Into the Wild

like a pendulum that accelerates and continues to swing back and forth but never reaching equilibrium.  that’s how crazy i feel right now.  a part of me yearns to be alone, to be as far away from everything and everyone as possible.  but the other part of me aches for other people’s company, for intimacy with them.

nakakapagod na.  at nakakairita.  i’m pushing everyone away. 

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i saw a few parts of the movie entitled Into the Wild.  Since these were at the tail end, I consulted the (guess what? :p) Wikipedia to get the background of the story.  Basically, the movie “recounts the life of Christopher McCandless, a real-life National Consortium for Academics and Sports (NCAS)|student-athlete at Emory University, as told by his sympathetic sister. In response to his parents, whom McCandless perceives as materialistic, manipulative, and domineering, McCandless destroys all of his credit cards and identification documents, donates $24,000 (nearly his entire savings) to Oxfam, and sets out on a off-road|cross-country drive in his well-used but reliable Datsun towards his ultimate goal: to travel alone to Alaska and experience its nature firsthand. Along the way, he abandons his automobile in the course of a flash flood, to hitchhike after burning the remainder of his dwindling cash supply. He acquires a Perception Sundance 12 open-water kayak and goes down the Colorado River, into Mexico, and later returns to America via freight train to Los Angeles. Taking a circuitous route, he encounters many unconventional individuals along the way, such as a group of hippies, a farm owner (Vince Vaughn), and a lonely leather worker (Hal Holbrook) who offers to adopt and be a grandfather to McCandless. McCandless purposefully trudges onward to his final destination, arriving in the wilds of Alaska nearly two years after his initial departure. He starts living in a “Magic Bus”, used as a shelter for moose hunters. McCandless finds joy in living off the land and begins to write a book of his adventures. As the spring thaw arrives and he seeks to return from the wild, McCandless is cut off from civilization by the torrents of a swelled river (one of his few admitted fears is of water). As his food supply of small game dwindles, he resorts to eating indigenous plants. Although he consults a book that he brought along in order to identify edible plants in the wild, he confuses an edible and a poisonous variety, which shuts down his digestive system and causes him to starve to death. In his final hours, he continues to document his demise in a painful and dramatic denouement.”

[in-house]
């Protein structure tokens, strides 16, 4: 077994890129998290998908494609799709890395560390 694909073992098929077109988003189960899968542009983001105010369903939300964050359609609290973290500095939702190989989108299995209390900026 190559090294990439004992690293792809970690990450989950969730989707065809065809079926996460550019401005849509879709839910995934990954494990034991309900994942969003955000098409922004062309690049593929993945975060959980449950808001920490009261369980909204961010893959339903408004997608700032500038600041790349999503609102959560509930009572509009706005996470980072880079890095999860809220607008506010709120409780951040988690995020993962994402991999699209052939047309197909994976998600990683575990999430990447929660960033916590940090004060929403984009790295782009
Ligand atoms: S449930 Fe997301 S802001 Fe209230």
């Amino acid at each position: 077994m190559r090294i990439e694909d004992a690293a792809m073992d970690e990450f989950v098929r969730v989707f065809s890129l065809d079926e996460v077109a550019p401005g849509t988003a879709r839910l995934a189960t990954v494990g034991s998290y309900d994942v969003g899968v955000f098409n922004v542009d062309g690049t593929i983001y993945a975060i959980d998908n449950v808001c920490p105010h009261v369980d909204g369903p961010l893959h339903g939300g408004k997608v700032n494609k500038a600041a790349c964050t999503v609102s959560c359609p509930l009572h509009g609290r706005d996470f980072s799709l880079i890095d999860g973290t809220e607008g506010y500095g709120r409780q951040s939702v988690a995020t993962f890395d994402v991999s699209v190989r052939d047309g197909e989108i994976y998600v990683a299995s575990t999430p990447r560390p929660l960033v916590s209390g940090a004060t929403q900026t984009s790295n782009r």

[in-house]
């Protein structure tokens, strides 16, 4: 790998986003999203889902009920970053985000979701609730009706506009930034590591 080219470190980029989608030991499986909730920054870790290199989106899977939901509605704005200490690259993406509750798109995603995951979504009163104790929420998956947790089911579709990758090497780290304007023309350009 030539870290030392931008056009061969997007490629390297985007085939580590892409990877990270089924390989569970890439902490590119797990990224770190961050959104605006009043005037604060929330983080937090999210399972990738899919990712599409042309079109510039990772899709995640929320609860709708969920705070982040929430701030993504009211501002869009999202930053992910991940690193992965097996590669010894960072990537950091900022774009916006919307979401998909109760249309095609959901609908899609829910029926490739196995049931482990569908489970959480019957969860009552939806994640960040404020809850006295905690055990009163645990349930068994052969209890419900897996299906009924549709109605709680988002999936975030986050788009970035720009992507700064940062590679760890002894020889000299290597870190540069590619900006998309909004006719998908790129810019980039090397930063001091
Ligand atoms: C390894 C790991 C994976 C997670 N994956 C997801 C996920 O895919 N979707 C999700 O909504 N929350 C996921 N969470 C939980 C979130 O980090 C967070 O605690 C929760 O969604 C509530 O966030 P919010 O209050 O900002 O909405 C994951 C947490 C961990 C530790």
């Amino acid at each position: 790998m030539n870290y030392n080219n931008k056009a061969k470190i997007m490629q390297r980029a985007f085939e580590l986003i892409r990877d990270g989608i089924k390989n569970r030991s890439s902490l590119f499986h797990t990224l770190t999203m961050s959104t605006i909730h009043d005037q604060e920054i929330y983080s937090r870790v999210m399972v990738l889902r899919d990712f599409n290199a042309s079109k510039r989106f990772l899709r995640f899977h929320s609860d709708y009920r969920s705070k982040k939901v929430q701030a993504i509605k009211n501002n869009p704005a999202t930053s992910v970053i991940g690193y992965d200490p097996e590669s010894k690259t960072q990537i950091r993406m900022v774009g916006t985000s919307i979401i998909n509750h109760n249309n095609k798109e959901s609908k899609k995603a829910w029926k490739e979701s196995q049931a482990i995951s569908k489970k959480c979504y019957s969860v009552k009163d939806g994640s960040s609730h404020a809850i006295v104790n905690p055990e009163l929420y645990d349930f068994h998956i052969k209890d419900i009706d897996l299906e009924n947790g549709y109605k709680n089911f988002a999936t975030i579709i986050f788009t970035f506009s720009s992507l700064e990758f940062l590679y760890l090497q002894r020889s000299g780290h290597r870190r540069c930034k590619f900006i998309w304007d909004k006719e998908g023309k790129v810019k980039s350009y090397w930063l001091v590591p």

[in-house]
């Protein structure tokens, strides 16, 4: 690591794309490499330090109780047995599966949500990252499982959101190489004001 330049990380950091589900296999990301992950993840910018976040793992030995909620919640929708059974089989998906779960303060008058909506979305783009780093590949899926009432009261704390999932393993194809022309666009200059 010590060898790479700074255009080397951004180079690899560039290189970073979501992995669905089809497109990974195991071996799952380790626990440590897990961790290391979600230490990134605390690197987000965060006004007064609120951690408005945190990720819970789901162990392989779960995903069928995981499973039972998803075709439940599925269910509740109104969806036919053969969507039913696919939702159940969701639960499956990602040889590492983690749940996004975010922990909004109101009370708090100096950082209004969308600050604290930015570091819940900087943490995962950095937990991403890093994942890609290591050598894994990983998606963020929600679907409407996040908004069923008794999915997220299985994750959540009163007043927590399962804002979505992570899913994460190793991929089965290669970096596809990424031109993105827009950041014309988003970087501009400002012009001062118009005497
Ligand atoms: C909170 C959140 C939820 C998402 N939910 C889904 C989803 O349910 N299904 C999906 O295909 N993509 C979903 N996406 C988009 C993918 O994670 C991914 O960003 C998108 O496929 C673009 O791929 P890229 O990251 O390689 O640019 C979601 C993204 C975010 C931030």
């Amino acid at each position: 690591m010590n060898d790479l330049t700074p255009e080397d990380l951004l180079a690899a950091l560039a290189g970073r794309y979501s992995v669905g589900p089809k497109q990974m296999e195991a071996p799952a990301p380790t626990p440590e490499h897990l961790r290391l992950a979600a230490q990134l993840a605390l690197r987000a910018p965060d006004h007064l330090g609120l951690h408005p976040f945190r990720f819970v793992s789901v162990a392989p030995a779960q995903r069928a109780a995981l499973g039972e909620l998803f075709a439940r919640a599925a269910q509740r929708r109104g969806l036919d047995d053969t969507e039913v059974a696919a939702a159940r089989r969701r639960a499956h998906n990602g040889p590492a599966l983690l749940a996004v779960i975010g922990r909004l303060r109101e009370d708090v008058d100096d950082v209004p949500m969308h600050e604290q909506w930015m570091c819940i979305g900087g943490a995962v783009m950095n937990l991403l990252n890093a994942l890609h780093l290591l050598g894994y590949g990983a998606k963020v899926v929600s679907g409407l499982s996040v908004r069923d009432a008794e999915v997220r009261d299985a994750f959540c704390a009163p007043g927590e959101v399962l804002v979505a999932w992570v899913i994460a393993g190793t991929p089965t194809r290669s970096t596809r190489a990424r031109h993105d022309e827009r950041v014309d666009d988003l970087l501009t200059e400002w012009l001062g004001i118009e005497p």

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At the end of the story, at Christopher’s lowliest of lows, he wrote a simple note in his book. It says “Happiness only real when shared.” That was like a ton of rocks dropping at the pit of my stomach. 

If this is the universe’s way of talking to me, then I’m all ears.

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~ by moonsparks on April 25, 2009.

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